From the kitchen of One Perfect Bite...Kwanzaa, an African-America festival, is not a religious celebration. It is, rather, a week long observance of African heritage and culture that focuses on agricultural celebrations and the sharing of food with family and community. It is based on the seven principals of unity, self-determination, collective work and responsibility, cooperative economics, purpose, creativity and faith. The name of the holiday, which is observed from December 26th to January 1st, comes from the Swahili word that means first fruit of the harvest. During this time, celebrants enjoy traditional African dishes, or dishes made from ingredients the slaves brought with them to the United States. The dishes originally associated with the holiday were inspired by traditional tribal foods from various parts of Africa. These days, standards have relaxed and Southern soul food, particularly selections that come from the Low Country of South Carolina, Georgia and Northeast Florida, dominate Kwanzaa tables. In my search for dishes that might be part of the Kwanzaa feast, I found this recipe from Pat and Gina Neely. It's for a black-eyed pea salad that is similar to Cowboy Caviar. It is fast and easy to prepare and I think you might enjoy it, even if you don't observe Kwanzaa. Here's the Neely's recipe.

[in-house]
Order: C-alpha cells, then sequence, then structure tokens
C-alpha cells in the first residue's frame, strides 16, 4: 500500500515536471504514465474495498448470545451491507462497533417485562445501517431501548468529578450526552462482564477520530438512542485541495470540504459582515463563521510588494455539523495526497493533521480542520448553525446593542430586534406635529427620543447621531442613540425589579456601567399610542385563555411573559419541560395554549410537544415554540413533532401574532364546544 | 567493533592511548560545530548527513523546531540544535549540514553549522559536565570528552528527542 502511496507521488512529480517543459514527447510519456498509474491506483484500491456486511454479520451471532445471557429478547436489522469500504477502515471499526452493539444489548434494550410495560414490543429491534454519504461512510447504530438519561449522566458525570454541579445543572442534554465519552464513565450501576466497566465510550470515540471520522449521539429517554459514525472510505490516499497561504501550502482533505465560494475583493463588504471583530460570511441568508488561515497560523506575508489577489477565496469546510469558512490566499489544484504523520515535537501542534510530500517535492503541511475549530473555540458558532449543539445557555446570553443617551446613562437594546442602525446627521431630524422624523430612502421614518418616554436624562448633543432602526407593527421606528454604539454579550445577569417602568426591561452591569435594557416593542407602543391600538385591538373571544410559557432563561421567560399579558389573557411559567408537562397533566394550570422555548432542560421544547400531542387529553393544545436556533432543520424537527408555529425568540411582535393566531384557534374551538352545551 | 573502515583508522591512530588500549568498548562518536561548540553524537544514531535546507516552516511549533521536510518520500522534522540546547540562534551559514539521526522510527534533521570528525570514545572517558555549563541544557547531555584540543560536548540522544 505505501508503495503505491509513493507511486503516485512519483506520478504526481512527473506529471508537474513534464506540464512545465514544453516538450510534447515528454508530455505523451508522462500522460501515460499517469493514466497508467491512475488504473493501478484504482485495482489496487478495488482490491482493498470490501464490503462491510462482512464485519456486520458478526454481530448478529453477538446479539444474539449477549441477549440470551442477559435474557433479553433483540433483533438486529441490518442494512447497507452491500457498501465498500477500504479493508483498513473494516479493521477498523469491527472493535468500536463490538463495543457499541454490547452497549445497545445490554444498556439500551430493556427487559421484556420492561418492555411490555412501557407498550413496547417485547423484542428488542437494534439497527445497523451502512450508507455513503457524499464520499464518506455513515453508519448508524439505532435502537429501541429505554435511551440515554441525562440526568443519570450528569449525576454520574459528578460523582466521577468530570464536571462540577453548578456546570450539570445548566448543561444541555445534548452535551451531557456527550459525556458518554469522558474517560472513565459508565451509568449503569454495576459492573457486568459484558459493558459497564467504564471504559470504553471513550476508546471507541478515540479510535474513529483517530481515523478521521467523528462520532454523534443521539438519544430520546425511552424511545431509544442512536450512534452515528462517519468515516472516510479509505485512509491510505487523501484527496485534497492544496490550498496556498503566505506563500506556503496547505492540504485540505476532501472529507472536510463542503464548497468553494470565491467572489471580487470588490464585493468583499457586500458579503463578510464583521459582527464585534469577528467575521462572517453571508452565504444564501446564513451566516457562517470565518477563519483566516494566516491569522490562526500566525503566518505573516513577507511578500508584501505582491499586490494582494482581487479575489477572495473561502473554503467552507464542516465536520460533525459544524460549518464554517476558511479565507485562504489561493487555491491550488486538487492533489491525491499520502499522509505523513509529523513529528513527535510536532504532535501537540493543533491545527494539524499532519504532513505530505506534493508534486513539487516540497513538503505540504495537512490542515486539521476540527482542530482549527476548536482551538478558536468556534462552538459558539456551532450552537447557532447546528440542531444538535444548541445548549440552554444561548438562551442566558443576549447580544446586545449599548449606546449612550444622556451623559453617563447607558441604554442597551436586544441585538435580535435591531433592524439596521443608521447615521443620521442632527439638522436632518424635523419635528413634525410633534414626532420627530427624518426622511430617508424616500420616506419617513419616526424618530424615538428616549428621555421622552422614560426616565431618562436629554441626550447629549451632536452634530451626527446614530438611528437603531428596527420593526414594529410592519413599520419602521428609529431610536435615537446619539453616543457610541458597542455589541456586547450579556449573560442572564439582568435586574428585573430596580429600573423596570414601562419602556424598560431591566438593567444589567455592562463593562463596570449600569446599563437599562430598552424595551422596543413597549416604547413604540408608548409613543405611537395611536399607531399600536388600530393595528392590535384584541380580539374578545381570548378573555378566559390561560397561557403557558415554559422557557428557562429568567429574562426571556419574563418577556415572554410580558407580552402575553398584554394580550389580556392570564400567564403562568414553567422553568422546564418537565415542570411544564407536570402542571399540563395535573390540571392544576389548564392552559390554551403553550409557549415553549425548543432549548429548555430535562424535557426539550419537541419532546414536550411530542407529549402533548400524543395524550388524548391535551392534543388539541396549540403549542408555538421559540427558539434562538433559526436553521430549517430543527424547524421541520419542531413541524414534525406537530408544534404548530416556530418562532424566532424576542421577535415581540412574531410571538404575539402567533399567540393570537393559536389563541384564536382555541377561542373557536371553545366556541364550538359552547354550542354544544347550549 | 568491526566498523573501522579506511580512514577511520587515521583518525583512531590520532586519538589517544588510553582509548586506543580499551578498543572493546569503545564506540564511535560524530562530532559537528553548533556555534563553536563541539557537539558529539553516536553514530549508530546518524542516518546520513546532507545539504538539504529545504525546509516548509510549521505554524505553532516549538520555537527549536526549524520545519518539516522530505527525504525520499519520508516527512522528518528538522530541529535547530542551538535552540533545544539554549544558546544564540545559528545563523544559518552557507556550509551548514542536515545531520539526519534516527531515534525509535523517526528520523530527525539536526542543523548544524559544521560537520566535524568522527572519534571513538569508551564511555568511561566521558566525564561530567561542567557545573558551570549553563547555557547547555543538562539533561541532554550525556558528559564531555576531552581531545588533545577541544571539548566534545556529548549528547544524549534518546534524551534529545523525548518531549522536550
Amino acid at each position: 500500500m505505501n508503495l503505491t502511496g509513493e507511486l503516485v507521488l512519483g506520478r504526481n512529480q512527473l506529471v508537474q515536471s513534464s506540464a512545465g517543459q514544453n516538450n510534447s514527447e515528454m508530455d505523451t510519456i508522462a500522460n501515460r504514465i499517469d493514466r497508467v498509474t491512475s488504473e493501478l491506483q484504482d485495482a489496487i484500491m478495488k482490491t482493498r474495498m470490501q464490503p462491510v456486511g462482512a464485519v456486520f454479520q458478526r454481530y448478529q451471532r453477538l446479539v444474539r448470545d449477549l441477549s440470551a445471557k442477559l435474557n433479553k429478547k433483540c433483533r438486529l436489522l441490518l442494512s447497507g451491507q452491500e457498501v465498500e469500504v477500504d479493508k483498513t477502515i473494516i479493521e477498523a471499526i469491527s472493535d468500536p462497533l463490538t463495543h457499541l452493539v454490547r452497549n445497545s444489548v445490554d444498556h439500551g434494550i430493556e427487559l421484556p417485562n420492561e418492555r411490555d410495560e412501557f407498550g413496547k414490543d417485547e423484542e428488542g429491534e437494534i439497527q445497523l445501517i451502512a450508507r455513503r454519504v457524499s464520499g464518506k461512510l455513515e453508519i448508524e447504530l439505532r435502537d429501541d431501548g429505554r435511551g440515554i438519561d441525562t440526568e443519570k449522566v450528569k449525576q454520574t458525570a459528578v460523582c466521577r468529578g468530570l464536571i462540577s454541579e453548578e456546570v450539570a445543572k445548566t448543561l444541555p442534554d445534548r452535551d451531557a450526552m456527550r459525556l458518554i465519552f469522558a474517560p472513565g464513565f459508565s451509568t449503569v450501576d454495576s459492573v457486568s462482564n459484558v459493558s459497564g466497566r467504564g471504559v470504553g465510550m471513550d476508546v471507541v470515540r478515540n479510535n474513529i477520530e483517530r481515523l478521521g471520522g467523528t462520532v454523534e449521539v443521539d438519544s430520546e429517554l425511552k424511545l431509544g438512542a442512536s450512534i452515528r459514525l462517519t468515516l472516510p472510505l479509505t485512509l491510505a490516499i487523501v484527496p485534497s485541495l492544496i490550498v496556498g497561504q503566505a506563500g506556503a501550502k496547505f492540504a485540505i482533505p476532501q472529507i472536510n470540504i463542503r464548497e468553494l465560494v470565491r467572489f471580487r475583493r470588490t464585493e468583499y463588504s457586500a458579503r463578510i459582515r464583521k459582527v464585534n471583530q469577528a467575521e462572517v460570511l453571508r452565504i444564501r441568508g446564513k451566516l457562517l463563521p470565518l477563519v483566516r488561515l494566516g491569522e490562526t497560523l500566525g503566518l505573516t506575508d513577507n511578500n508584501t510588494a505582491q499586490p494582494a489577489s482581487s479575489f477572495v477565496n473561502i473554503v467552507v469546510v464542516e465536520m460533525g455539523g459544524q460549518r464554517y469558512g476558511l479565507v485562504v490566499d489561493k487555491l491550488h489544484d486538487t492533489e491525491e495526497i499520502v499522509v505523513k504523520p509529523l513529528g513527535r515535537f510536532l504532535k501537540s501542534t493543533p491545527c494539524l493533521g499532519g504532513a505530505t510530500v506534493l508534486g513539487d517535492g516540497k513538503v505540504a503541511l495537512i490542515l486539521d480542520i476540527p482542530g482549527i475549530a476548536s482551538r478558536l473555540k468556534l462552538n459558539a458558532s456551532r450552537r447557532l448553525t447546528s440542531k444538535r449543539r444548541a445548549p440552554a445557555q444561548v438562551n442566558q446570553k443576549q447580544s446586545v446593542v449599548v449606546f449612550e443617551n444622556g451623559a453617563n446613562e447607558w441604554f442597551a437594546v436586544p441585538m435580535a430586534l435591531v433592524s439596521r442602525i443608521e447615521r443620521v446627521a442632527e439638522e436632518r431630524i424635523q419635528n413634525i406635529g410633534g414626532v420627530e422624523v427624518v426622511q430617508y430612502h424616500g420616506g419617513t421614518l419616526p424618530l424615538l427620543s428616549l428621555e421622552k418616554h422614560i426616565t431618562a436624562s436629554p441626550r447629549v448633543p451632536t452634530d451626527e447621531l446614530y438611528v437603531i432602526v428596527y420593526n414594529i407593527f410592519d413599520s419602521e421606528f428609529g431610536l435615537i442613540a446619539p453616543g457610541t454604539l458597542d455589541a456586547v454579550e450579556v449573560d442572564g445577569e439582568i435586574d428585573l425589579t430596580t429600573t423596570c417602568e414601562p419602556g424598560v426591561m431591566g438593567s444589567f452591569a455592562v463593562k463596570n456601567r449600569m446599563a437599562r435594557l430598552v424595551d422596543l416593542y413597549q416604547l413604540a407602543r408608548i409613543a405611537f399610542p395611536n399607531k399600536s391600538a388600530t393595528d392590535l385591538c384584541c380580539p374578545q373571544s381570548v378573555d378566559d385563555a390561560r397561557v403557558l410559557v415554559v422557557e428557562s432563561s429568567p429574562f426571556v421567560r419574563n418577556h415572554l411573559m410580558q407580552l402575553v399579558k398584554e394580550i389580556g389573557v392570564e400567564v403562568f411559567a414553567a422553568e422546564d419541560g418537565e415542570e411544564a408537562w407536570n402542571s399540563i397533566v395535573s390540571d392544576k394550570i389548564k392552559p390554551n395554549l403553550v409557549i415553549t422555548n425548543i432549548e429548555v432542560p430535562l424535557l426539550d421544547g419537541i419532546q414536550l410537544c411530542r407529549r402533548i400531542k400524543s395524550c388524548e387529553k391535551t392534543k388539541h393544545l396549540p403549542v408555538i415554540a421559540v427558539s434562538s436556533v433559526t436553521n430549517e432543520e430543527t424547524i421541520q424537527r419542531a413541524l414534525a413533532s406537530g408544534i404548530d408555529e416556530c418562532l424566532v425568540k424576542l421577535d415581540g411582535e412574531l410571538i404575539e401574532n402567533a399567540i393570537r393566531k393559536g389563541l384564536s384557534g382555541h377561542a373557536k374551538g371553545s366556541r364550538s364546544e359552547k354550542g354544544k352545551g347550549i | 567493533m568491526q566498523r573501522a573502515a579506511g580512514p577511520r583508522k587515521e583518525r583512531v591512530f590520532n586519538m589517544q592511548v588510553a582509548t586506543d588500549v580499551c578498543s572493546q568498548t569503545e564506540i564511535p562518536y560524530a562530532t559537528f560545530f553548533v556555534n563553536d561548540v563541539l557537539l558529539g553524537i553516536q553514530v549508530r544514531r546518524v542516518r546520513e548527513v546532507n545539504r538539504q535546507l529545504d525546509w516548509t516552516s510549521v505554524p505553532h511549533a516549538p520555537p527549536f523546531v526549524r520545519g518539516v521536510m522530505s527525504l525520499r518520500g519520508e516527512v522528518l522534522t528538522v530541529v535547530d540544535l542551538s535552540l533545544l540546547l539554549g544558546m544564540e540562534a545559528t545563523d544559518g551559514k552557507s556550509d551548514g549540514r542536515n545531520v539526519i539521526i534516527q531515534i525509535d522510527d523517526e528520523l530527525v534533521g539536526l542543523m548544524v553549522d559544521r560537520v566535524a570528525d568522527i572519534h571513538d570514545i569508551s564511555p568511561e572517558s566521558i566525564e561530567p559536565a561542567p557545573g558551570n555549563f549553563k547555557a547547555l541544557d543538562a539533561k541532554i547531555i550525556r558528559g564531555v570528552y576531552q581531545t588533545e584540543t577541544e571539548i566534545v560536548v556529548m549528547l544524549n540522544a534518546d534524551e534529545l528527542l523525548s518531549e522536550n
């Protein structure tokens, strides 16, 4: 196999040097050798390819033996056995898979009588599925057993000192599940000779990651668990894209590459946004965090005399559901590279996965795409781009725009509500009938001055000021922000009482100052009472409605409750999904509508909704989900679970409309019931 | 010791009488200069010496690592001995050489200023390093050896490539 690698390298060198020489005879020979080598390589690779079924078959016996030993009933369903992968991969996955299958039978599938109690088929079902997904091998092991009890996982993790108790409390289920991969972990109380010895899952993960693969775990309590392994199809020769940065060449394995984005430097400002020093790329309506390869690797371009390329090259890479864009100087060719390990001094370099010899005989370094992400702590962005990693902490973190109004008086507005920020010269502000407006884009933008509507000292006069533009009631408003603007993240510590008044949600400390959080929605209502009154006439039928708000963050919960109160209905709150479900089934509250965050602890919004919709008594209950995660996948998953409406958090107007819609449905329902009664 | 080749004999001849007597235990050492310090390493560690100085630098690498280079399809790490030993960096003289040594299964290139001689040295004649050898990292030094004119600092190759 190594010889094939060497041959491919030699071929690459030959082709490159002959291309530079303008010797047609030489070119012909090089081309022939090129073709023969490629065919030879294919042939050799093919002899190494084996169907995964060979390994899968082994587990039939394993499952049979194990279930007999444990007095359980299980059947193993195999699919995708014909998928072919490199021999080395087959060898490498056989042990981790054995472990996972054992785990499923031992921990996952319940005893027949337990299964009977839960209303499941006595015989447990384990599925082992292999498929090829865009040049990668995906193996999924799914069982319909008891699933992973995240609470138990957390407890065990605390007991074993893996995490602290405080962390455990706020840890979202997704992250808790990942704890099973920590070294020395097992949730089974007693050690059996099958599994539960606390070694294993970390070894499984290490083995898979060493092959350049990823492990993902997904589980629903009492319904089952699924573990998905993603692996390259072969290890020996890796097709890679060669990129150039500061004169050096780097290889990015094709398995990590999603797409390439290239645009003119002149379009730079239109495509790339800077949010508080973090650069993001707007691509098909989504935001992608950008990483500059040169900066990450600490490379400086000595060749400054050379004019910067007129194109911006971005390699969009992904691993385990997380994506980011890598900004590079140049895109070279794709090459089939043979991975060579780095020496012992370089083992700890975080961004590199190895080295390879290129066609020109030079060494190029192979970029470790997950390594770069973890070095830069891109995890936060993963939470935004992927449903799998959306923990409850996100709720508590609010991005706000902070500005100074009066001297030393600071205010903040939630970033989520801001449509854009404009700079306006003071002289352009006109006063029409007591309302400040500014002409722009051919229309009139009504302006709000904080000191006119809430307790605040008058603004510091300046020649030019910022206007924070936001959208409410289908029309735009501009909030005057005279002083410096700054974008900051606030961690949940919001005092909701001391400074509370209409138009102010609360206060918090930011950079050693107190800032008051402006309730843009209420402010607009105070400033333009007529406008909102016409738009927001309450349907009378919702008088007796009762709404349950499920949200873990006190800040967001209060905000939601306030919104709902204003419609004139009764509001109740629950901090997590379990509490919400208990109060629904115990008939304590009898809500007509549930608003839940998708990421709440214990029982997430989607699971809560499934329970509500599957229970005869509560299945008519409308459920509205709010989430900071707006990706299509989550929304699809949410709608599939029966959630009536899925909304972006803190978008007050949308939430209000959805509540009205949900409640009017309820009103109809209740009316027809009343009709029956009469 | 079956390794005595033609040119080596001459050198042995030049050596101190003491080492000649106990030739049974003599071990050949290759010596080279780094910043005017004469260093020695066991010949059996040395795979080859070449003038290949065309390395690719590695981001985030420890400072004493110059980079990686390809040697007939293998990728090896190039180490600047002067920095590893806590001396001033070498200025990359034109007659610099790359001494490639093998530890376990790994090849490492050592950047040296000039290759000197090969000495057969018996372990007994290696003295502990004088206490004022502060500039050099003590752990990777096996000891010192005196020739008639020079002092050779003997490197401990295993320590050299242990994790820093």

Black-Eyed Pea Salad...from the kitchen of One Perfect Bite courtesy of Pat and Gina Neely
1 large tomato, diced
1/2 medium red onion, finely chopped
1 small red bell pepper, finely chopped
1 jalapeno, finely chopped
2 tablespoons chopped green onions
2 tablespoons chopped fresh parsley leaves
1/4 cup unseasoned rice wine vinegar
1/4 cup canola oil
1/2 teaspoon sugar
Salt and freshly ground black pepper
2 (15-ounce) cans black-eyed peas, drained
1) Combine tomato, onion, bell pepper, jalapeno, green onion and parsley in a bowl.
2) In a separate small bowl, whisk together rice wine vinegar, canola oil, sugar, and salt and pepper.
3) Toss all together and let marinate for at up to 8 hours in refrigerator before serving. Yield: 4 to 6 servings.
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